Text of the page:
The factors influencing your auto rates

You might have noticed that auto insurance rates are on the rise. Despite safer cars and an aging population (safer driving habits), the trends in auto insurance started to deteriorate a few years ago. Fatalities in the U.S. from auto accidents had been steadily declining from a high in 1979. That year, 51,093 people lost their lives. Fatalities bottomed in 2011 at 32,479. But starting in 2015, there has been a sharp increase. In 2016, 37,806 lost their lives, and 37,133 lost their lives in 2017. The numbers for 2018 are not available, yet.[1] 
In no particular order, here are the trends driving auto insurance costs higher:

  • Distracted Driving. This one doesn’t need any explanation – we all see this nearly every day.
  • Rising Medical Costs. Combine an aging population with rising medical costs and more accidents, and you have a bad combination.
  • Uninsured and underinsured motorists. As bad as this problem has been for years, it’s actually getting worse.   
  • Attorneys. We’ve never seen so many commercials on TV and on billboards for personal injury attorneys. They have applied a lot of pressure. Wasn’t there a day not long ago when attorneys couldn’t advertise for ethical reasons?
  • Repair Costs. Cars are complicated to repair these days. For example, sensors and cameras are now routinely installed in bumpers. What might have been a small $400 claim for backing into a pole can easily exceed $2,000 today.      
  • Labor shortage for auto repair body shops. Talk to any owner of an auto repair shop, and they will tell you how they cannot find young people who want to work in this industry.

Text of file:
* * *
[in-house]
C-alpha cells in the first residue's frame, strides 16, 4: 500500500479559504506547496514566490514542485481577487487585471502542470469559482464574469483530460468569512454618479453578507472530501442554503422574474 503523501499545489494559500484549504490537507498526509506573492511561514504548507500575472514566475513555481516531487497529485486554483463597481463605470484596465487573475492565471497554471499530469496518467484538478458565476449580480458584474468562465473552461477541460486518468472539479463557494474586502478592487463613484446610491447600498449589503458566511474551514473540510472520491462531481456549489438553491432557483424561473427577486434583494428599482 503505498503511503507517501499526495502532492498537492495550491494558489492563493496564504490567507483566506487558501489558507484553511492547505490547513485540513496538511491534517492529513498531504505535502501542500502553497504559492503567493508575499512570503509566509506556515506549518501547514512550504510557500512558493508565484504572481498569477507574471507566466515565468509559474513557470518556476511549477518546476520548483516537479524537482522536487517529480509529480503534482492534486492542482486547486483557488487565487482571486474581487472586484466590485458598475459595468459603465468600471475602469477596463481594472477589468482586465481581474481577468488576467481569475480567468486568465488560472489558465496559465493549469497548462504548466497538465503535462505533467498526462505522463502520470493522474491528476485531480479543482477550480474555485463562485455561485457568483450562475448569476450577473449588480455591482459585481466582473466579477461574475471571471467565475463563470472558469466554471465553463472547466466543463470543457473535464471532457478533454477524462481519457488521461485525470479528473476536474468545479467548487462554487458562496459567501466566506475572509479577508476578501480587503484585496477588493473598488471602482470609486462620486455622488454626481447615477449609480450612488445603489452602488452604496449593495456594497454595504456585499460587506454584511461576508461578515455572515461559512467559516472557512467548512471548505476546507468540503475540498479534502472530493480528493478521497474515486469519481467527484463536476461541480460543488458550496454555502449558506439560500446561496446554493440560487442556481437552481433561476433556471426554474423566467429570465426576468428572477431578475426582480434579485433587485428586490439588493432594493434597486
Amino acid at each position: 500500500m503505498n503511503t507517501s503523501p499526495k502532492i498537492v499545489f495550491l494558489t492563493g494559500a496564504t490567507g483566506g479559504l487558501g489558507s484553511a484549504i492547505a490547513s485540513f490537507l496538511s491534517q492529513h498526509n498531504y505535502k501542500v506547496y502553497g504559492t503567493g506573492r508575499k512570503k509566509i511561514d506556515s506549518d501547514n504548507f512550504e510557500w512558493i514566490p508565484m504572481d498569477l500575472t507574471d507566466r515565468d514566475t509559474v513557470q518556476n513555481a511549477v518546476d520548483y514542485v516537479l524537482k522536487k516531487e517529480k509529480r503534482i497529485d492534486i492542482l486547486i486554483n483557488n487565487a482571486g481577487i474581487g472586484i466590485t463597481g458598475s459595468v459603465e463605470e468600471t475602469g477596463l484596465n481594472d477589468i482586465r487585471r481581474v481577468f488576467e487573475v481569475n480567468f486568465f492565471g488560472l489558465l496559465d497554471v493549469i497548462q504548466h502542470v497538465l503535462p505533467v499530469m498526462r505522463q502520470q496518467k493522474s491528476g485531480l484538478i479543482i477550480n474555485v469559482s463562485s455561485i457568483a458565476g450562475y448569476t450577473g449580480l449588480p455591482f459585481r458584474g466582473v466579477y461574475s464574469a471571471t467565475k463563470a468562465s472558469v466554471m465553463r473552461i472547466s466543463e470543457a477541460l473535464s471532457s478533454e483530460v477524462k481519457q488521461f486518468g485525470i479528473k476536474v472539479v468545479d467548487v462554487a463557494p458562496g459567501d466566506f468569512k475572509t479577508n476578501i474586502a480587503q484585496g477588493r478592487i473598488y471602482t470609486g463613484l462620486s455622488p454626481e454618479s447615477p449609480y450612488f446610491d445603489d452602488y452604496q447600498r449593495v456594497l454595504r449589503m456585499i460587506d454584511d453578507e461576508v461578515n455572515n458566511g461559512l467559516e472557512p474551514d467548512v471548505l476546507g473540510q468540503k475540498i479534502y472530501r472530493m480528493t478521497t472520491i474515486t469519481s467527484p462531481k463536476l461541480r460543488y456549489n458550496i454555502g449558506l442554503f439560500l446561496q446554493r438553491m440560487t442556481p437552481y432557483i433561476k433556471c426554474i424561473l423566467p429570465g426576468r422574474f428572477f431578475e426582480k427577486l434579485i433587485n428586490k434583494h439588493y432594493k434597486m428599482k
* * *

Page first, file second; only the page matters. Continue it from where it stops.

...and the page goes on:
• Low interest rates. Insurance companies earn money on funds they collect until the time they pay claims. Interest rates remain historically low. 

Clients oftentimes ask why their rates are not going down as their vehicle ages. Good question. Let’s break down the five main coverages in an auto policy:

  • Bodily-injury liability. This coverage pays for someone else’s legal damages if you are at fault. The cost for this coverage is minimally impacted by the age of your vehicle. If anything, companies charge more for older cars due to fewer safety features.
  • Uninsured and Underinsured Motorist (“UM”). This coverage pays your bodily-injury legal damages if another driver is at fault and does not have adequate bodily-injury liability coverage. Similar to liability coverage, the cost for UM coverage does not decrease as a vehicle gets older.
  • Medical. This coverage pays for your medical bills, regardless of fault. Similar to the two prior coverages, the cost for this coverage does not decrease as a car gets older.
  • “Comprehensive” – a/k/a Physical damage coverage for “other than collision”. This covers damage to your vehicle that is not the result of a “collision”. Age matters here. However, it only matters if your car is deemed a total loss – then the insurance company would pay less for an older car. Most claims do NOT result in a total loss. Rather, most claims are repair situations, and the cost of repairs (parts and labor), generally increases each year.
  • Collision. This covers damage to your vehicle that is the result of a collision. The same answer for comprehensive applies here. Most accidents do not result in a total loss.

We hope this helps. As always, we work for you, and we’re here to answer your questions. Thank you for your business!


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